Andover, New London and Wilmot residents aim to double the number of solar powered homes in their towns
A group of Andover, New London and Wilmot residents is aiming to double the number of solar powered homes in their towns this fall through a project they are calling Solarize Kearsarge.
The volunteer group will pick a solar installer, host a launch session Oct. 18, and over the next 15 weeks, line up site evaluations for residents and help property owners through the solar installation process.
“It makes people aware that solar energy will mean big savings for them,” said Maria Glorioso, a volunteer with Solarize Kearsarge and an Andover resident.
The more residents who sign up to “solarize,” the more the price will go down for everyone, said Sarah Simonds of Vital Communities, a nonprofit coordinating the solarize effort.
“The idea was, ‘If we get a bunch of people in a given local area, couldn’t we get a bargain from an installer who might do all of us at the same time?’ ” Simonds said. “The program makes it easier and more comfortable and more trustworthy for people to get into this solar space.”
The Kearsarge project is not the first that Simonds and Vital Communities have worked on.
The group recently completed “round one” of Solarize Upper Valley, during which 120 homes across the five towns installed solar panels. In that project, roughly 10 percent of the households in the community requested a site visit. From there, about a third actually went solar.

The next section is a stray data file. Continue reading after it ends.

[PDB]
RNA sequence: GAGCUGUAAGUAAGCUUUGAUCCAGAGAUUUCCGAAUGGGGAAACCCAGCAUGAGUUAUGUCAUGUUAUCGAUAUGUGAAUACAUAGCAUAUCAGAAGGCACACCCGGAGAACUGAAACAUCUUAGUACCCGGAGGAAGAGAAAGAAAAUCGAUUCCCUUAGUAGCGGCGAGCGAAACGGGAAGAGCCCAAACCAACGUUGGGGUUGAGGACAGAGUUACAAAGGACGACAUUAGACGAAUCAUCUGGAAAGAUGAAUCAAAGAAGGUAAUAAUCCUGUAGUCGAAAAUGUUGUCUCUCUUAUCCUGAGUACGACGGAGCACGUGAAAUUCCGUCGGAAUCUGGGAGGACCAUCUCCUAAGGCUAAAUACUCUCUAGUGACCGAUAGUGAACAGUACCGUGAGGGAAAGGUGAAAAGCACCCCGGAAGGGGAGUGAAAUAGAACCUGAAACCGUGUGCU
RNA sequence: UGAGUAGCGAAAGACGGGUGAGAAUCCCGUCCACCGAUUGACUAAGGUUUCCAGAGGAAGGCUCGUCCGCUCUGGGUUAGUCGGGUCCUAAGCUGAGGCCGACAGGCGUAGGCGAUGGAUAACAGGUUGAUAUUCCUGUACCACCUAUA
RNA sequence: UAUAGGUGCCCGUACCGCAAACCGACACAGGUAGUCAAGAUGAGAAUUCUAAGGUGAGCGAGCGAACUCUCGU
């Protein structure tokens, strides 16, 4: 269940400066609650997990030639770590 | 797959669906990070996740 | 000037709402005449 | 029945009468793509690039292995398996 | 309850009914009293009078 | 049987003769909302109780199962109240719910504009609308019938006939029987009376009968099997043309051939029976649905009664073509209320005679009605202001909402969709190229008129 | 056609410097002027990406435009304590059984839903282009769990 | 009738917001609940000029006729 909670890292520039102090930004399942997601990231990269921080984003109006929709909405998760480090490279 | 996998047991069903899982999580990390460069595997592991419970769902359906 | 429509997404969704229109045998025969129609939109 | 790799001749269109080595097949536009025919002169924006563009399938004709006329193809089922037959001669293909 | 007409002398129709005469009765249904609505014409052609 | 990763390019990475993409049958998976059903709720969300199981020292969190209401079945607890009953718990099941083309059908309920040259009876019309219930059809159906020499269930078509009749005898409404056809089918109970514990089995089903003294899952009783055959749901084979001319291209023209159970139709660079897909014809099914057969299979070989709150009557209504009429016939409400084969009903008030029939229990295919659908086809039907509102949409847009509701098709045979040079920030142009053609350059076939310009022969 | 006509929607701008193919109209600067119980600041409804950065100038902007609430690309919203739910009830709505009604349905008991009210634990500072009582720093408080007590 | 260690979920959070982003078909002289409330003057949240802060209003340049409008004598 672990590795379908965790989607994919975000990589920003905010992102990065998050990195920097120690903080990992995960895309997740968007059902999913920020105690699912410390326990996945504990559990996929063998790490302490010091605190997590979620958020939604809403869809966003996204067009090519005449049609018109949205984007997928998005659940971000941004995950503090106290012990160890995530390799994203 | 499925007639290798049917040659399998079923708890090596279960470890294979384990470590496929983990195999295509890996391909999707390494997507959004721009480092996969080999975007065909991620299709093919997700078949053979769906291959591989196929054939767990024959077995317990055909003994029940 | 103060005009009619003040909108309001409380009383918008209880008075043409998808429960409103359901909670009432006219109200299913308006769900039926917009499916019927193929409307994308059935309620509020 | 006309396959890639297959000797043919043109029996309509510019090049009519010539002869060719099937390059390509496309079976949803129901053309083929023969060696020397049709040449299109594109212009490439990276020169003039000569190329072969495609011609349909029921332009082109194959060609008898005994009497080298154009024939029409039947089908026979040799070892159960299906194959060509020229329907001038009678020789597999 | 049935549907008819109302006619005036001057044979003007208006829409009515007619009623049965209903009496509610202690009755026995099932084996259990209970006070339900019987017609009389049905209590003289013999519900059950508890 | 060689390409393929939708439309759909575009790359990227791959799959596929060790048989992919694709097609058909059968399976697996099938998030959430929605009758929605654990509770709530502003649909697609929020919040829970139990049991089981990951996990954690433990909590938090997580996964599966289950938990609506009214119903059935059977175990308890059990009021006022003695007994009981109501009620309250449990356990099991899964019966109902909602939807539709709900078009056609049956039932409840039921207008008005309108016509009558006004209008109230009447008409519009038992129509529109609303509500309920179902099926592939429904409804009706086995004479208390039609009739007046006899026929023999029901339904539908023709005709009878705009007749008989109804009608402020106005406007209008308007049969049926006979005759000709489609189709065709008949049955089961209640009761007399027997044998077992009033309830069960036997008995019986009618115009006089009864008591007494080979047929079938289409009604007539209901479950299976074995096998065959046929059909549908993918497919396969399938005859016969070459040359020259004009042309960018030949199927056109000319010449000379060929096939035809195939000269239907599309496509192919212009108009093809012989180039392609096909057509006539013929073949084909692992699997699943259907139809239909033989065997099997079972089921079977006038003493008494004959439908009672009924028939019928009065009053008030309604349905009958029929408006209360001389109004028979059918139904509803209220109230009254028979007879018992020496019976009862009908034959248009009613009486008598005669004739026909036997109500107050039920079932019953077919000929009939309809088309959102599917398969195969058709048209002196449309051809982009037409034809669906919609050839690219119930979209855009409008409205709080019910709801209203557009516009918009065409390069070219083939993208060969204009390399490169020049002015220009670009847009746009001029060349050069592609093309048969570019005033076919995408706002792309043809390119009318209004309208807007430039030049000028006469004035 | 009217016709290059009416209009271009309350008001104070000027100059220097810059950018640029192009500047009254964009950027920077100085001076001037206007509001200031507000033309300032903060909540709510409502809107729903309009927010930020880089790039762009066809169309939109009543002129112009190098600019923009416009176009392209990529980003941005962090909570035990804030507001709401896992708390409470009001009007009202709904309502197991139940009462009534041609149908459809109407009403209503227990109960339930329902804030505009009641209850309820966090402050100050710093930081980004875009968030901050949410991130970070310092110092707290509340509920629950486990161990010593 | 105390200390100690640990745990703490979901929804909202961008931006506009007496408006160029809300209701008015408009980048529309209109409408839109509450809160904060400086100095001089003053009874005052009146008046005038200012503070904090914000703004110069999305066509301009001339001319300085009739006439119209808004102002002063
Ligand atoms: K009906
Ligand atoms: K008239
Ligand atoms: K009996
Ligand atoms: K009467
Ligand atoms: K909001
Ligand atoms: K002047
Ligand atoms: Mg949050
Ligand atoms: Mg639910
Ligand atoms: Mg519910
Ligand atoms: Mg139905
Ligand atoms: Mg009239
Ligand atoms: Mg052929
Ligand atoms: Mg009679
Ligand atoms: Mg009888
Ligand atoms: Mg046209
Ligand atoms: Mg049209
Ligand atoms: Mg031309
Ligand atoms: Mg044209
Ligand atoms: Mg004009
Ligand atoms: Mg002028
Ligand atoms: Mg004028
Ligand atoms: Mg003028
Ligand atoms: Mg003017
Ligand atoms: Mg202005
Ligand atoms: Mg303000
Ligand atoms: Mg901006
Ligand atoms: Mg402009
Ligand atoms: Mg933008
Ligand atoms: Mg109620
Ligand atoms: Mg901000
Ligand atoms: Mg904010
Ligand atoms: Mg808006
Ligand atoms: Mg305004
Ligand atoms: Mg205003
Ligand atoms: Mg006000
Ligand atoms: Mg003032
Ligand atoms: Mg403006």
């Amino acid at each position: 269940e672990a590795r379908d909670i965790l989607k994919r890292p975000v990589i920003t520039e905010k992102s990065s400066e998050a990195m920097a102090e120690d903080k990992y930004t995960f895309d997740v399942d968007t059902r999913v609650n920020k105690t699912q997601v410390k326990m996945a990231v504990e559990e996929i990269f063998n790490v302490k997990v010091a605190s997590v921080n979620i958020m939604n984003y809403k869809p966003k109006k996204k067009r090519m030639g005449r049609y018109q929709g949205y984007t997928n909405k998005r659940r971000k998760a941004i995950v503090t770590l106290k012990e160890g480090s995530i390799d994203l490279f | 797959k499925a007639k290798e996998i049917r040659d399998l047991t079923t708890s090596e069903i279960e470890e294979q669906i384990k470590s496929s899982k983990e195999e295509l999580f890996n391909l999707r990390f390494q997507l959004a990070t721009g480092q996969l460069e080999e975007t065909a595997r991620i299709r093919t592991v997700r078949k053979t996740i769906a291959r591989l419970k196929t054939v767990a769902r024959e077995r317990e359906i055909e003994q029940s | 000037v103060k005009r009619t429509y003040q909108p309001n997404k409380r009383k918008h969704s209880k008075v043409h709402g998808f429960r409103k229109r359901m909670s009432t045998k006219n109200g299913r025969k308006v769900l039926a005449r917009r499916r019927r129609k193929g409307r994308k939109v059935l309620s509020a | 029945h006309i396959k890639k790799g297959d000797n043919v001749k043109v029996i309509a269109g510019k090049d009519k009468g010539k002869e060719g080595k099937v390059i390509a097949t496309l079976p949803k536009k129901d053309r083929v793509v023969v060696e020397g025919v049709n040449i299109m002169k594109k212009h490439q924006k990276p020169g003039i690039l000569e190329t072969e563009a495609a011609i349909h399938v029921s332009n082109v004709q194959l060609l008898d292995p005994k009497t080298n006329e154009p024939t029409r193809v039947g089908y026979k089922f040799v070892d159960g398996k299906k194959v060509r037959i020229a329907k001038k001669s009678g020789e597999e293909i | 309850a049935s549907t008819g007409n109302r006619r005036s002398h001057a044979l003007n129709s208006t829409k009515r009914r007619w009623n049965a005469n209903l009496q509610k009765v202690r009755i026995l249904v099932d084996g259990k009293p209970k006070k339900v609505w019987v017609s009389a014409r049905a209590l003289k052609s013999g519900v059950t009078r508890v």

If that model holds true for the Solarize Kearsarge project, the group would hope to solarize about 60 homes, Simonds said.
“The message here is it makes more sense than most of us would assume,” she said.
The price of solar installation has dropped dramatically over the past five years, but has seen little change recently. “It’s always going to be expensive,” she said. “There’s not much more room to drop.”
During Solarize Upper Valley, the average sticker price without any incentives came in about $20,000. But after the 30 percent return in federal taxes and up to $3,750 in rebates from the state, the price drops to roughly $12,000, Simonds said.
“It’s an effort to pull the community together, to help each other out and lower the price and make it more affordable to get solar,” Glorioso said.
(Allie Morris can be reached at 369-3307 or at firstname.lastname@example.org.)